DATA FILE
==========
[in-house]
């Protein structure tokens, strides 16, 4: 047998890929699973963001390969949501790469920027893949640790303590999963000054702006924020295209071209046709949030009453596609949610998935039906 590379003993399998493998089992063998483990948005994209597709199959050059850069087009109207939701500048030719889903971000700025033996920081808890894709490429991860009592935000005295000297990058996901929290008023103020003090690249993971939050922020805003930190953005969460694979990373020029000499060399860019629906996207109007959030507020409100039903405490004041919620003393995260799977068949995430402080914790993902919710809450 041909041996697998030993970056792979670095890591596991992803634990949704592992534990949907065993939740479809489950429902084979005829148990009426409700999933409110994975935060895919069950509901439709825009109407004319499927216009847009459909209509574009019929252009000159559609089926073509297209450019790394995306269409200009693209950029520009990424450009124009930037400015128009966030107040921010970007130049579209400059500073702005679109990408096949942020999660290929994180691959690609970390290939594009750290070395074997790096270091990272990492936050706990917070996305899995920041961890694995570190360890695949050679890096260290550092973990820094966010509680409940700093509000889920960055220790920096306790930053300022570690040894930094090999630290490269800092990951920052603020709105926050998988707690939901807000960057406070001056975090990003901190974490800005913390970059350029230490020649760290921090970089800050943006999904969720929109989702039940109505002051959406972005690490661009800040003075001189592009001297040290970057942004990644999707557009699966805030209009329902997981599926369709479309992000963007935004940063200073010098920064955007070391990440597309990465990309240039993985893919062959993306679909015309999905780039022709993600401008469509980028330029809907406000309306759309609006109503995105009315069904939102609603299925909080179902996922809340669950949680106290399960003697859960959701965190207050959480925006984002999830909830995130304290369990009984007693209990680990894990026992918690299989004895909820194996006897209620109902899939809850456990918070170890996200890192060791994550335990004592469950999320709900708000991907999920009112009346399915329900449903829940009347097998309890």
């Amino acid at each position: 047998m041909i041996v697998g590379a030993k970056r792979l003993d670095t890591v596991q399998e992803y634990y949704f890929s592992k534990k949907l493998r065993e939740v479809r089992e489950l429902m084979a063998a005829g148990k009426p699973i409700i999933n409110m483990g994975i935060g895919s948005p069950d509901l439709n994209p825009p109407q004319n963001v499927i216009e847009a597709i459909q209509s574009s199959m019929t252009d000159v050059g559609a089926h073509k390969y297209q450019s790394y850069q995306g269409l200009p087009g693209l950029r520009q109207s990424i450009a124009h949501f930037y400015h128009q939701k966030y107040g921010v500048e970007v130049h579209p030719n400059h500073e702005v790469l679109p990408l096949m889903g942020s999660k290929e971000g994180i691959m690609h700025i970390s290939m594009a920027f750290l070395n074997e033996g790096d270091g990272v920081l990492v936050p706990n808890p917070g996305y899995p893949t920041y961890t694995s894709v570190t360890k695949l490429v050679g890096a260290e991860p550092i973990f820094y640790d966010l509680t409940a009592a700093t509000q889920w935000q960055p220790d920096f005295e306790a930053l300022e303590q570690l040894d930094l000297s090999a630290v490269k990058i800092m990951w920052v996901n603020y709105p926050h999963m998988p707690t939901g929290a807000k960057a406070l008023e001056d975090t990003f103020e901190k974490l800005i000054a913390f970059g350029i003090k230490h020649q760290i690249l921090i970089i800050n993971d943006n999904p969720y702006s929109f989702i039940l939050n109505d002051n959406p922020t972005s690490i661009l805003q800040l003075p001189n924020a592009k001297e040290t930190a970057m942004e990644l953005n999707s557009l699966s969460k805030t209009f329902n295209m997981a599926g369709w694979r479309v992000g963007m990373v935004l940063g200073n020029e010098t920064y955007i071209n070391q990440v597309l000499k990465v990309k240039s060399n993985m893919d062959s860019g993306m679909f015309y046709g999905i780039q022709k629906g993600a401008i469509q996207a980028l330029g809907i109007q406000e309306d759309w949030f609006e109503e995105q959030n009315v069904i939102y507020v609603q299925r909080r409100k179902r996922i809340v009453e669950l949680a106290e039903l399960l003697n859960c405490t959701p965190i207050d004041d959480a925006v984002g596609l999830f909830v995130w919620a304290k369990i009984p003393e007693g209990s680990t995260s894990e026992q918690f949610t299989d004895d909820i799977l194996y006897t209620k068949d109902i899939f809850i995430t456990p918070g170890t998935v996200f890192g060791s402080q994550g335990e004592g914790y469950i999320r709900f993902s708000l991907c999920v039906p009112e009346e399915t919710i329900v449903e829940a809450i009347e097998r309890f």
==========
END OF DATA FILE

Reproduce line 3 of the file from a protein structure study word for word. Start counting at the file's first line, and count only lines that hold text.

């Amino acid at each position: 047998m041909i041996v697998g590379a030993k970056r792979l003993d670095t890591v596991q399998e992803y634990y949704f890929s592992k534990k949907l493998r065993e939740v479809r089992e489950l429902m084979a063998a005829g148990k009426p699973i409700i999933n409110m483990g994975i935060g895919s948005p069950d509901l439709n994209p825009p109407q004319n963001v499927i216009e847009a597709i459909q209509s574009s199959m019929t252009d000159v050059g559609a089926h073509k390969y297209q450019s790394y850069q995306g269409l200009p087009g693209l950029r520009q109207s990424i450009a124009h949501f930037y400015h128009q939701k966030y107040g921010v500048e970007v130049h579209p030719n400059h500073e702005v790469l679109p990408l096949m889903g942020s999660k290929e971000g994180i691959m690609h700025i970390s290939m594009a920027f750290l070395n074997e033996g790096d270091g990272v920081l990492v936050p706990n808890p917070g996305y899995p893949t920041y961890t694995s894709v570190t360890k695949l490429v050679g890096a260290e991860p550092i973990f820094y640790d966010l509680t409940a009592a700093t509000q889920w935000q960055p220790d920096f005295e306790a930053l300022e303590q570690l040894d930094l000297s090999a630290v490269k990058i800092m990951w920052v996901n603020y709105p926050h999963m998988p707690t939901g929290a807000k960057a406070l008023e001056d975090t990003f103020e901190k974490l800005i000054a913390f970059g350029i003090k230490h020649q760290i690249l921090i970089i800050n993971d943006n999904p969720y702006s929109f989702i039940l939050n109505d002051n959406p922020t972005s690490i661009l805003q800040l003075p001189n924020a592009k001297e040290t930190a970057m942004e990644l953005n999707s557009l699966s969460k805030t209009f329902n295209m997981a599926g369709w694979r479309v992000g963007m990373v935004l940063g200073n020029e010098t920064y955007i071209n070391q990440v597309l000499k990465v990309k240039s060399n993985m893919d062959s860019g993306m679909f015309y046709g999905i780039q022709k629906g993600a401008i469509q996207a980028l330029g809907i109007q406000e309306d759309w949030f609006e109503e995105q959030n009315v069904i939102y507020v609603q299925r909080r409100k179902r996922i809340v009453e669950l949680a106290e039903l399960l003697n859960c405490t959701p965190i207050d004041d959480a925006v984002g596609l999830f909830v995130w919620a304290k369990i009984p003393e007693g209990s680990t995260s894990e026992q918690f949610t299989d004895d909820i799977l194996y006897t209620k068949d109902i899939f809850i995430t456990p918070g170890t998935v996200f890192g060791s402080q994550g335990e004592g914790y469950i999320r709900f993902s708000l991907c999920v039906p009112e009346e399915t919710i329900v449903e829940a809450i009347e097998r309890f």